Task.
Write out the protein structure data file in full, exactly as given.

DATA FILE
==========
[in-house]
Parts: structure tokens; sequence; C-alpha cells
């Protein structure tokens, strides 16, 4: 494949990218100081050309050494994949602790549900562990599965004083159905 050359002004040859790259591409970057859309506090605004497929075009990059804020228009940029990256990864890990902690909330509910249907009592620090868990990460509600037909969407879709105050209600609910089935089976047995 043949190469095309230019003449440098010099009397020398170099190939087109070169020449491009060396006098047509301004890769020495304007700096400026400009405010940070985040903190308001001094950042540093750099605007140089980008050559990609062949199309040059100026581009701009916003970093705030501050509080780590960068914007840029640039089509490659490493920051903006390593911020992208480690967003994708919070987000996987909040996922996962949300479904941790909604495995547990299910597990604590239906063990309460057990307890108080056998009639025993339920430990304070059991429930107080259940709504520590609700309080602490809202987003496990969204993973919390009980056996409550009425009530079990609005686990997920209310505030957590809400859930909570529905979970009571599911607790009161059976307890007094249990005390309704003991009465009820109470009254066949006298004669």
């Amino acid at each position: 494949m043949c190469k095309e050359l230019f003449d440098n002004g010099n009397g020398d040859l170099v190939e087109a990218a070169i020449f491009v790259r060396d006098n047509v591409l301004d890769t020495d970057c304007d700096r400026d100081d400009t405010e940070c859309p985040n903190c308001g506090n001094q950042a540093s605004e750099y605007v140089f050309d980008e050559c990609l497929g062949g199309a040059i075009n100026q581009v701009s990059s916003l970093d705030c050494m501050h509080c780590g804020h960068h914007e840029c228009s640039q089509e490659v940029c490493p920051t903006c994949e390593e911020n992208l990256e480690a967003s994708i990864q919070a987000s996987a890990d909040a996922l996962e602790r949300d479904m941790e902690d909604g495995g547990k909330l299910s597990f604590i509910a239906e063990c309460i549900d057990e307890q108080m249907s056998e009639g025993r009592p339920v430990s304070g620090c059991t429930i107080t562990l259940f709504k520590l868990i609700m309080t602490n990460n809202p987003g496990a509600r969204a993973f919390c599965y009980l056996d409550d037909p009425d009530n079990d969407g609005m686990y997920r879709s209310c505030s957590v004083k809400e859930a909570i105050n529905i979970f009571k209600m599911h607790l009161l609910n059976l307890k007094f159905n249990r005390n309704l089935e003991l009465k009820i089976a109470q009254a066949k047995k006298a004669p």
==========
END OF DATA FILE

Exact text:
[in-house]
Parts: structure tokens; sequence; C-alpha cells
């Protein structure tokens, strides 16, 4: 494949990218100081050309050494994949602790549900562990599965004083159905 050359002004040859790259591409970057859309506090605004497929075009990059804020228009940029990256990864890990902690909330509910249907009592620090868990990460509600037909969407879709105050209600609910089935089976047995 043949190469095309230019003449440098010099009397020398170099190939087109070169020449491009060396006098047509301004890769020495304007700096400026400009405010940070985040903190308001001094950042540093750099605007140089980008050559990609062949199309040059100026581009701009916003970093705030501050509080780590960068914007840029640039089509490659490493920051903006390593911020992208480690967003994708919070987000996987909040996922996962949300479904941790909604495995547990299910597990604590239906063990309460057990307890108080056998009639025993339920430990304070059991429930107080259940709504520590609700309080602490809202987003496990969204993973919390009980056996409550009425009530079990609005686990997920209310505030957590809400859930909570529905979970009571599911607790009161059976307890007094249990005390309704003991009465009820109470009254066949006298004669």
């Amino acid at each position: 494949m043949c190469k095309e050359l230019f003449d440098n002004g010099n009397g020398d040859l170099v190939e087109a990218a070169i020449f491009v790259r060396d006098n047509v591409l301004d890769t020495d970057c304007d700096r400026d100081d400009t405010e940070c859309p985040n903190c308001g506090n001094q950042a540093s605004e750099y605007v140089f050309d980008e050559c990609l497929g062949g199309a040059i075009n100026q581009v701009s990059s916003l970093d705030c050494m501050h509080c780590g804020h960068h914007e840029c228009s640039q089509e490659v940029c490493p920051t903006c994949e390593e911020n992208l990256e480690a967003s994708i990864q919070a987000s996987a890990d909040a996922l996962e602790r949300d479904m941790e902690d909604g495995g547990k909330l299910s597990f604590i509910a239906e063990c309460i549900d057990e307890q108080m249907s056998e009639g025993r009592p339920v430990s304070g620090c059991t429930i107080t562990l259940f709504k520590l868990i609700m309080t602490n990460n809202p987003g496990a509600r969204a993973f919390c599965y009980l056996d409550d037909p009425d009530n079990d969407g609005m686990y997920r879709s209310c505030s957590v004083k809400e859930a909570i105050n529905i979970f009571k209600m599911h607790l009161l609910n059976l307890k007094f159905n249990r005390n309704l089935e003991l009465k009820i089976a109470q009254a066949k047995k006298a004669p």